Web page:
The 32 Most Nutritionally Dense Vegetables According to the CDC

It’s common knowledge that we should all be eating vegetables, but how many vegetables a day do we need? The CDC recommends that adults eat 2 to 3 cups of vegetables a day as part of a healthy lifestyle. For children, 1 to 3 cups of vegetables is ideal. While all vegetables offer a colorful array of benefits, choosing nutrient-dense vegetables is an excellent way to maximize nutritional intake and achieve a healthy balance of vitamins, minerals, fiber, and antioxidants. This How To Cook Recipes infographic, using data from the CDC, highlights the most nutritionally dense vegetables to help you make smart choices for your family:

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The 32 Most Nutritionally Dense Vegetables According to the CDC

When considering the best vegetables for weight loss, nutrient density is an important factor because it means you can pack more nutrients into fewer calories. Even if weight loss is not a priority, choosing (the most nutritious vegetables) for you and your family can provide countless short- and long-term benefits. Here are just a few of the benefits of eating vegetables:

  1. A diet rich in vegetables can help lower blood pressure and reduce the risk of heart disease and stroke.
  2. Vegetables can help prevent some types of cancer by protecting cells from DNA damage, deactivating carcinogens, and reducing inflammation.
  3. Vegetables can help keep your appetite in check by providing fiber and water.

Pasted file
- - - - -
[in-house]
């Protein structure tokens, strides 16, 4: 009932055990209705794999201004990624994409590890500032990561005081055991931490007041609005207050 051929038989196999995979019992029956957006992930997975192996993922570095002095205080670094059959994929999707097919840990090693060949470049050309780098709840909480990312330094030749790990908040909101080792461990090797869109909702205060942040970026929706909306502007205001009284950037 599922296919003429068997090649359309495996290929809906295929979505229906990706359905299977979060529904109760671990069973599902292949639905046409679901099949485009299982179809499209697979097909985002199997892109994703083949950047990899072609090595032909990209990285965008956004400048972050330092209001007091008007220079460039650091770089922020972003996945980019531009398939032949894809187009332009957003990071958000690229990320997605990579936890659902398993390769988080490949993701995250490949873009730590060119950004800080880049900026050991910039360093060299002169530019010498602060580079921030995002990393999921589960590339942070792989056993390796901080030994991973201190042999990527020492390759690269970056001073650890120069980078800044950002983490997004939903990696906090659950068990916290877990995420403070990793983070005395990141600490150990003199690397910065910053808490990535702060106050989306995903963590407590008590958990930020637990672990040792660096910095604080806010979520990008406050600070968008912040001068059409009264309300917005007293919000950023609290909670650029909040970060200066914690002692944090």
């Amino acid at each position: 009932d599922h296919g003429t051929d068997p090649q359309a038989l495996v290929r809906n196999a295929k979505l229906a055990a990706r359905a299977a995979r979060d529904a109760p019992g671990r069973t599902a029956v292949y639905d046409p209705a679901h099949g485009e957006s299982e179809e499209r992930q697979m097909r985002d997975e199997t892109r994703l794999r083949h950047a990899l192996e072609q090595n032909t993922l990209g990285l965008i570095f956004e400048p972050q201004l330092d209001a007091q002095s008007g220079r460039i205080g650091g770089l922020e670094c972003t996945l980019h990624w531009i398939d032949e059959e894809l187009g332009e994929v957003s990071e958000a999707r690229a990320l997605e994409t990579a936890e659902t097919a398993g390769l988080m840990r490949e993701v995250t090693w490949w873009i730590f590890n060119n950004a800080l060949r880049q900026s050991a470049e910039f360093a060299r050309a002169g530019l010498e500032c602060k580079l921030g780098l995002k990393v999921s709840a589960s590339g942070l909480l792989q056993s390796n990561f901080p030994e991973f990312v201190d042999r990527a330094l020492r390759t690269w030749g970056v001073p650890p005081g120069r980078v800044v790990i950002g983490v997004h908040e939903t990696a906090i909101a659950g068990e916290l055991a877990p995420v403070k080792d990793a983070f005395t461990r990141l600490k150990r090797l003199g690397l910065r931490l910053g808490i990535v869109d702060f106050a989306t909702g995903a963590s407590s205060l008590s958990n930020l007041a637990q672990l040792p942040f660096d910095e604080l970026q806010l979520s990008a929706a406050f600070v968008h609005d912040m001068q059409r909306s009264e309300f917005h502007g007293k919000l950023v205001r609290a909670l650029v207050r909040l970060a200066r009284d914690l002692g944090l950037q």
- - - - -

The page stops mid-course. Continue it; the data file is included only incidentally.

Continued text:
4. Vegetables provide antioxidants, which are essential for fighting against harmful free radicals. Having too many free radicals is linked to vision loss, arthritis, cancer, brain deterioration, and heart disease.
  5. Eating certain vegetables can help maintain steady blood sugar levels.
  6. A meta-analysis of studies following 469,551 participants discovered that a higher intake of fruits and vegetables is linked to a reduced risk of death from cardiovascular disease, with an average reduction in risk of 4% per additional serving of fruits and veggies daily.

What Are the Benefits of Eating Watercress?

Watercress is ranked number one on the Centers for Disease Control and Prevention’s Powerhouse Fruits and Vegetables List with a nutrient density score of 100/100. Nutrient density compares the nutrients a food contains to the calories it provides, meaning that watercress is an extremely nutrient-dense food at only 4 calories per cup. Here are some additional benefits of watercress to consider:

  1. Watercress contains large amounts of vitamin K, which is essential for healthy blood clotting and strong bones.
  2. Watercress is also packed with vitamin A, which is important for healthy vision and keeping organs functional by supporting cell division.
  3. Watercress is rich in vitamin C, which supports immunity and promotes injury healing and healthy collagen production.
  4. Watercress is full of carotenoids, which are potent antioxidants. Antioxidants can help to neutralize harmful free radicals in the body. By reducing oxidative stress, less cell damage occurs, which can lower your risk of cancer and chronic illnesses like arthritis.
  5. Watercress provides key bone health minerals such as calcium, potassium, and magnesium. This can curb osteoporosis as you age.
  6. Watercress is abundant in potassium, which is one of the most vital minerals. Potassium regulates your heartbeat, salt levels, bone health, and blood pressure.

By eating more nutrient-dense vegetables, we can better maintain our health and longevity. Fortunately, there are countless wonderful ways to incorporate more veggies in your dishes. I hope the recipes here will inspire you to experiment and eat a more well-rounded diet!

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This page was last updated by Megan Miller